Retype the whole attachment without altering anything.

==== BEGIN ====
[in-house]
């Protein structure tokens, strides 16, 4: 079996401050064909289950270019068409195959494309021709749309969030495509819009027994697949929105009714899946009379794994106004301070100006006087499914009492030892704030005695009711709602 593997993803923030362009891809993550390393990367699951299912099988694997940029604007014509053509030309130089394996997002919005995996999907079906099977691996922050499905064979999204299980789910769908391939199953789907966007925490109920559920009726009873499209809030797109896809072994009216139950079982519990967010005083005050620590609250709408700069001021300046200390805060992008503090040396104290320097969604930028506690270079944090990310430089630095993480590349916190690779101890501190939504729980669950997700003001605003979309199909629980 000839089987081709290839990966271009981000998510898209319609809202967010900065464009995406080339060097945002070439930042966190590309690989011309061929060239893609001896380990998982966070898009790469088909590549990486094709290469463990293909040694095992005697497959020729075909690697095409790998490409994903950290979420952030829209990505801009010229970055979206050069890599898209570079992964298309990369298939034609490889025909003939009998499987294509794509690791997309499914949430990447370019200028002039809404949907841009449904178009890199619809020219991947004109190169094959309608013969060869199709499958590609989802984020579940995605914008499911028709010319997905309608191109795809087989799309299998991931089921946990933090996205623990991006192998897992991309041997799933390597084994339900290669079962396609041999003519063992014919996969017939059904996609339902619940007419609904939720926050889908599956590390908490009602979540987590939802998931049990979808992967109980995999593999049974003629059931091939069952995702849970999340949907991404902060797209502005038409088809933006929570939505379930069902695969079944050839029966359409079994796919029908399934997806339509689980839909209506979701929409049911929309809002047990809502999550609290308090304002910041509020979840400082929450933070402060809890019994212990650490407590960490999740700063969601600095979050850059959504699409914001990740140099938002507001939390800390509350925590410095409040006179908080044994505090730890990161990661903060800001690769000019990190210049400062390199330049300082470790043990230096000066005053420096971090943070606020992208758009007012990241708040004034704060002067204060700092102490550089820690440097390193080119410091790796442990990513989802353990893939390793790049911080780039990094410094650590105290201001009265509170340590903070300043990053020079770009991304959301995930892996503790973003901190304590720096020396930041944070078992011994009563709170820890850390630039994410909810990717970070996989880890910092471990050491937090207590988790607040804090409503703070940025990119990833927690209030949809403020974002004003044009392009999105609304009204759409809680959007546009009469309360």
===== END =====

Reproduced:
[in-house]
């Protein structure tokens, strides 16, 4: 079996401050064909289950270019068409195959494309021709749309969030495509819009027994697949929105009714899946009379794994106004301070100006006087499914009492030892704030005695009711709602 593997993803923030362009891809993550390393990367699951299912099988694997940029604007014509053509030309130089394996997002919005995996999907079906099977691996922050499905064979999204299980789910769908391939199953789907966007925490109920559920009726009873499209809030797109896809072994009216139950079982519990967010005083005050620590609250709408700069001021300046200390805060992008503090040396104290320097969604930028506690270079944090990310430089630095993480590349916190690779101890501190939504729980669950997700003001605003979309199909629980 000839089987081709290839990966271009981000998510898209319609809202967010900065464009995406080339060097945002070439930042966190590309690989011309061929060239893609001896380990998982966070898009790469088909590549990486094709290469463990293909040694095992005697497959020729075909690697095409790998490409994903950290979420952030829209990505801009010229970055979206050069890599898209570079992964298309990369298939034609490889025909003939009998499987294509794509690791997309499914949430990447370019200028002039809404949907841009449904178009890199619809020219991947004109190169094959309608013969060869199709499958590609989802984020579940995605914008499911028709010319997905309608191109795809087989799309299998991931089921946990933090996205623990991006192998897992991309041997799933390597084994339900290669079962396609041999003519063992014919996969017939059904996609339902619940007419609904939720926050889908599956590390908490009602979540987590939802998931049990979808992967109980995999593999049974003629059931091939069952995702849970999340949907991404902060797209502005038409088809933006929570939505379930069902695969079944050839029966359409079994796919029908399934997806339509689980839909209506979701929409049911929309809002047990809502999550609290308090304002910041509020979840400082929450933070402060809890019994212990650490407590960490999740700063969601600095979050850059959504699409914001990740140099938002507001939390800390509350925590410095409040006179908080044994505090730890990161990661903060800001690769000019990190210049400062390199330049300082470790043990230096000066005053420096971090943070606020992208758009007012990241708040004034704060002067204060700092102490550089820690440097390193080119410091790796442990990513989802353990893939390793790049911080780039990094410094650590105290201001009265509170340590903070300043990053020079770009991304959301995930892996503790973003901190304590720096020396930041944070078992011994009563709170820890850390630039994410909810990717970070996989880890910092471990050491937090207590988790607040804090409503703070940025990119990833927690209030949809403020974002004003044009392009999105609304009204759409809680959007546009009469309360």